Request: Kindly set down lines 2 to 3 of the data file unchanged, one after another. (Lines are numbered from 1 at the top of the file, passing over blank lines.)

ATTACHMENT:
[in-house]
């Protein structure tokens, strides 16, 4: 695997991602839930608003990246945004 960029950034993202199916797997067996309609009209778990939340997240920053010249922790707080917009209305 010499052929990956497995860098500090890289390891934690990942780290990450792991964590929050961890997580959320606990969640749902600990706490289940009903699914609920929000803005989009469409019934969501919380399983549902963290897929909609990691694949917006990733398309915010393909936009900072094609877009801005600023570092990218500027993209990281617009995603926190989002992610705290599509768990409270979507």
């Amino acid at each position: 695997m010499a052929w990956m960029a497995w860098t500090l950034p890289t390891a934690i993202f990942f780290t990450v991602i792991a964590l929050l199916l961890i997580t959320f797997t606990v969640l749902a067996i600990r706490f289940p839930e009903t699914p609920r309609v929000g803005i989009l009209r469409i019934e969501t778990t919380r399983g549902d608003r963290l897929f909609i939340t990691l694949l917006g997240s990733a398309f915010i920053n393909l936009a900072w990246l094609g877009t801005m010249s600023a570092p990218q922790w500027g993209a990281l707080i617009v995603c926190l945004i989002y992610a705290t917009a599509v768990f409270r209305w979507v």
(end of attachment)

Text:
């Protein structure tokens, strides 16, 4: 695997991602839930608003990246945004 960029950034993202199916797997067996309609009209778990939340997240920053010249922790707080917009209305 010499052929990956497995860098500090890289390891934690990942780290990450792991964590929050961890997580959320606990969640749902600990706490289940009903699914609920929000803005989009469409019934969501919380399983549902963290897929909609990691694949917006990733398309915010393909936009900072094609877009801005600023570092990218500027993209990281617009995603926190989002992610705290599509768990409270979507």
């Amino acid at each position: 695997m010499a052929w990956m960029a497995w860098t500090l950034p890289t390891a934690i993202f990942f780290t990450v991602i792991a964590l929050l199916l961890i997580t959320f797997t606990v969640l749902a067996i600990r706490f289940p839930e009903t699914p609920r309609v929000g803005i989009l009209r469409i019934e969501t778990t919380r399983g549902d608003r963290l897929f909609i939340t990691l694949l917006g997240s990733a398309f915010i920053n393909l936009a900072w990246l094609g877009t801005m010249s600023a570092p990218q922790w500027g993209a990281l707080i617009v995603c926190l945004i989002y992610a705290t917009a599509v768990f409270r209305w979507v």